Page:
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Burke continues his denunciation of the confiscation of clerical property in France. Burke offers the example of Henry VIII (1491–1547) in England, who dissolved the abbeys and monasteries during the English Reformation of the 1530s. Burke labels Henry's actions "tyranny."
This discussion then leads to a specific analysis of French finances and of the policies of Jacques Necker (1732–1804). Necker was the Swiss–born financier who became a high–ranking advisor to Louis XVI in France. The value of church lands was soon correlated to the assignats, the new paper currency issued by the French revolutionary government. As Burke remarks, "The spoil of the church was now become ... the vital principle of all their politics, the sole security for the existence of their power."
In the next part of this section, Burke discusses monarchy and democracy. His appraisal of pure democracy is none too favorable. Citing Aristotle's Politics (c. 335 BCE), Burke remarks that democracy, in its pure form, has many similarities to tyranny. Like some of the American founding fathers in The Federalist Papers (1788), Burke worries that the majority in a democracy may exercise cruel oppression of the minority.
Burke then turns to a consideration of monarchy as a form of government. He briefly references Bolingbroke (Henry St. John, 1678–1751), one of Britain's most controversial political theorists. Rather condescendingly, Burke calls Bolingbroke "a presumptuous and a superficial writer."
According to Burke, two of the most reliable indicators of a nation's well–being are its population and its wealth. Burke addresses both of these metrics in the final portion of Section 5. Ominously, he reports, the population of Paris is in decline, and there are said to be over 100,000 people unemployed there. Begging in the French capital is rampant. Burke comments wryly that "they tell the people, to comfort them in the rags with which they have clothed them, that they are a nation of philosophers."
Like much of Burke's Reflections, this section displays a rather rambling, discursive structure. Burke finds it difficult to relinquish the topic of the confiscation of ecclesiastical property in France, which seemed to him abominable. To his credit, he addresses the somewhat embarrassing counterexample of the pillage and dissolution of the monasteries under King Henry VIII of England (reigned 1509–47). The event occurred some two-and-a-half centuries beforehand. Circumstances, of course, were somewhat different. Henry VIII's actions were taken in the service of ecclesiastical reformation, rather than abolition. Still Burke unequivocally brands Henry VIII as a tyrant.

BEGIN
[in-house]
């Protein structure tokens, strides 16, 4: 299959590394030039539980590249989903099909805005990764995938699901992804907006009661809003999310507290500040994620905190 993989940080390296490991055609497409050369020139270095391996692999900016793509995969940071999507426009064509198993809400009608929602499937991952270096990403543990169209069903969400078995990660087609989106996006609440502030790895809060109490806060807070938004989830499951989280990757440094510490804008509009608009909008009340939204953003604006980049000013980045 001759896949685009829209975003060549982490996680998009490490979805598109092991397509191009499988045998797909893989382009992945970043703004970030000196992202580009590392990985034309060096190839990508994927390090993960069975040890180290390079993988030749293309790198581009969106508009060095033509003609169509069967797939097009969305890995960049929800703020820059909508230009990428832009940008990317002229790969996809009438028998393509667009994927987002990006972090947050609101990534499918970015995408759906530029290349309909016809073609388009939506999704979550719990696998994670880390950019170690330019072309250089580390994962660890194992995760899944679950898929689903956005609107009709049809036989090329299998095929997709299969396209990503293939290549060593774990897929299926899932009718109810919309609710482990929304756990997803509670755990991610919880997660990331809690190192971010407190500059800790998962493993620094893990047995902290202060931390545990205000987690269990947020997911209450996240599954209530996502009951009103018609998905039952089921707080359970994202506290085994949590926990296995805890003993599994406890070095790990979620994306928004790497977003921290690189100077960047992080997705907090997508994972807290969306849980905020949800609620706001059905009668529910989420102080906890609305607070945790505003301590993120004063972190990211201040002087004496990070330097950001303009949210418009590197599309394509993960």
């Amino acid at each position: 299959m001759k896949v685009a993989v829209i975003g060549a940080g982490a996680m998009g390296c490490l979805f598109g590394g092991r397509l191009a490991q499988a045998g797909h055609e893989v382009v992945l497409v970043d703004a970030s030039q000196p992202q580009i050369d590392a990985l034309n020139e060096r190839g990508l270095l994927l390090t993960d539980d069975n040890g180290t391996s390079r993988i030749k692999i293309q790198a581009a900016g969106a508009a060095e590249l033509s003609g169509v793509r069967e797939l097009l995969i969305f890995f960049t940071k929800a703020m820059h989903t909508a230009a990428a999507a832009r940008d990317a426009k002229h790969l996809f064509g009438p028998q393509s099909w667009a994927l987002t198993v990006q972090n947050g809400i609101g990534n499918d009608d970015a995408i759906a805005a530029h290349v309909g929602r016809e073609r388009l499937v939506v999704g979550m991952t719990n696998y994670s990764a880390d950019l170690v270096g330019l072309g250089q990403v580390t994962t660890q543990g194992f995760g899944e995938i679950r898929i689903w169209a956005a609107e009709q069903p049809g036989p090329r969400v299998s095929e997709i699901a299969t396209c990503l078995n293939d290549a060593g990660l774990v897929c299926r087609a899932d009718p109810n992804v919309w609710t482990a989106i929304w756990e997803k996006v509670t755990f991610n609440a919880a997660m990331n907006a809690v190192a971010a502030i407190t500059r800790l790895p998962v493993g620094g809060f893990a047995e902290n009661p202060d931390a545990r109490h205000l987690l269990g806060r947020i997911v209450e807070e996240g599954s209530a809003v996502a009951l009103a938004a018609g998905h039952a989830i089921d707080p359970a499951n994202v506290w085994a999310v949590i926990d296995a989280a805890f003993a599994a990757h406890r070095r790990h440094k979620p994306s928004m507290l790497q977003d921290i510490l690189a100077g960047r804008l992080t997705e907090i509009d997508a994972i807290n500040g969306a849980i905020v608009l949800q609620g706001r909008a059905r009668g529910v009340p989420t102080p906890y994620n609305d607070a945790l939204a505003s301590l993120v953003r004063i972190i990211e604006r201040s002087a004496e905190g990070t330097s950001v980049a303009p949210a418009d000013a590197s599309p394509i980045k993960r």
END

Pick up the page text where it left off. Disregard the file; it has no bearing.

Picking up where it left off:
Burke employs yet another effective rhetorical device: the catalog, or lengthy list. For example, he bundles together a malevolent roster of crimes and depredations to describe the antimonarchical zealots in France: "When all the frauds, impostures, violences, rapines, burnings, murders, confiscations, ... the abettors of this philosophic system immediately strain their throats in a declamation ... " Such declamation, in Burke's opinion, is nothing less than fraud. "This prattling of theirs hardly deserves the name of sophistry," he claims. "It is nothing but plain impudence."
At another point in this section, Burke launches into a more elaborate catalog, this time involving longer phrases: "Indeed, when I consider the face of the kingdom of France, the multitude and opulence of her cities, the useful magnificence of her spacious high roads and bridges ..."
Perhaps the most emotional point in this section occurs when Burke suggests that gradual reform, rather than violent revolution, was a possible alternative, even in 1789. He sees this possibility as a lost opportunity. He says, "The true question at present is, Whether those who would have reformed or those who have destroyed are in the right?"